CanadaPresentPresent based on regional distribution.
-British ColumbiaWidespreadNativeMartin and Tzanetakis, 2013
USAWidespreadTzanetakis et al., 2004
-CaliforniaPresentTzanetakis et al., 2004
-FloridaWidespreadMoyer et al., 2010
-MarylandWidespreadTzanetakis et al., 2004
-MassachusettsPresentMartin and Tzanetakis, 2013
-MississippiPresentTzanetakis et al., 2004
-North CarolinaPresentTzanetakis et al., 2004
-OregonWidespreadNativeTzanetakis et al., 2004
-WashingtonWidespreadNativeTzanetakis et al., 2004

Oceania

AustraliaPresentSharman et al., 2011Probably introduced from North America.
-QueenslandPresentSharman et al., 2011
-VictoriaPresentSharman et al., 2011

Habitat List

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CategorySub-CategoryHabitatPresenceStatus
Terrestrial
Terrestrial – ManagedCultivated / agricultural land Principal habitat Natural
Protected agriculture (e.g. glasshouse production) Present, no further details Natural

List of Symptoms/Signs

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SignLife StagesType
Growing point / dieback
Stems / dieback

Plant Trade

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Plant parts liable to carry the pest in trade/transportPest stagesBorne internallyBorne externallyVisibility of pest or symptoms
Bulbs/Tubers/Corms/Rhizomes Yes Pest or symptoms usually invisible
Flowers/Inflorescences/Cones/Calyx Yes Pest or symptoms usually invisible
Fruits (inc. pods) Yes Pest or symptoms usually invisible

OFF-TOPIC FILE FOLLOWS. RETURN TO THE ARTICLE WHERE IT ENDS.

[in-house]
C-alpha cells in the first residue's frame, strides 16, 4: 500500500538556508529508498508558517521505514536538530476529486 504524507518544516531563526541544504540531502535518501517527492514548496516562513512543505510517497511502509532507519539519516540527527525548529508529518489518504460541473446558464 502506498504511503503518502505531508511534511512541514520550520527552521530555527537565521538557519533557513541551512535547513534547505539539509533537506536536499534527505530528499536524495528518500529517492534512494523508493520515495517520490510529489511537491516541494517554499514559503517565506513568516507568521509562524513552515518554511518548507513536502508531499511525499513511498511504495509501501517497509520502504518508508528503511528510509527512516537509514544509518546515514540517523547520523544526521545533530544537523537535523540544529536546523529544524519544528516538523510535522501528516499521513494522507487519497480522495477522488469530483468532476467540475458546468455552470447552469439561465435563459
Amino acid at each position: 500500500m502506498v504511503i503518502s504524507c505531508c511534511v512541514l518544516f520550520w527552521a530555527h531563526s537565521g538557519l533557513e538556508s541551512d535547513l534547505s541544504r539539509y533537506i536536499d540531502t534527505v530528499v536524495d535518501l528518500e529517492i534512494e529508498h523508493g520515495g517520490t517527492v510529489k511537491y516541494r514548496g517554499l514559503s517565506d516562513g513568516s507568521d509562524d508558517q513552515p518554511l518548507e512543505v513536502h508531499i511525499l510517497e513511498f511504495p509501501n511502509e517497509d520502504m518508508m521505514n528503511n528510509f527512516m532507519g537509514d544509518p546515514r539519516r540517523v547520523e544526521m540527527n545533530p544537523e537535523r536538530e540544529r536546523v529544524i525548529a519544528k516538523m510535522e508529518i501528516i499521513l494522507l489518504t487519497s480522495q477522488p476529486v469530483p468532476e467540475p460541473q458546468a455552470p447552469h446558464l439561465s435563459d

Leaves Yes Pest or symptoms usually invisible
Roots Yes Pest or symptoms usually invisible
Seedlings/Micropropagated plants Yes Pest or symptoms usually invisible
Stems (above ground)/Shoots/Trunks/Branches Yes Pest or symptoms usually invisible
True seeds (inc. grain) Yes Pest or symptoms usually invisible

Vectors and Intermediate Hosts

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VectorSourceReferenceGroupDistribution
Thrips tabaciKlose et al., 1996. Insect

Risk and Impact Factors

Top of page Invasiveness
  • Abundant in its native range
  • Highly adaptable to different environments
  • Highly mobile locally
  • Has high genetic variability
Likelihood of entry/control
  • Highly likely to be transported internationally accidentally
  • Difficult to identify/detect as a commodity contaminant
  • Difficult to identify/detect in the field
  • Difficult/costly to control

References

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Adams MJ; Carstens EB, 2012. Ratification vote on taxonomic proposals to the International Committee on Taxonomy of Viruses (2012). Archives of Virology, 157:1411-1422.

Bol JF, 1999. Alfalfa mosaic virus and ilarviruses: involvement of coat protein in multiple steps of the replication cycle. Journal of General Virology, 80(5):1089-1102.

Converse RH, 1972. Tobacco streak virus in black raspberry. Phytopathology, 62(9):1001-1004.

Converse RH, 1979. Transmission of Tobacco streak virus in Rubus. Acta Horticulturae, 95:53-61.

Converse RH; Lister RM, 1969. The occurrence and some properties of black raspberry latent virus. Phytopathology, 59:325-333.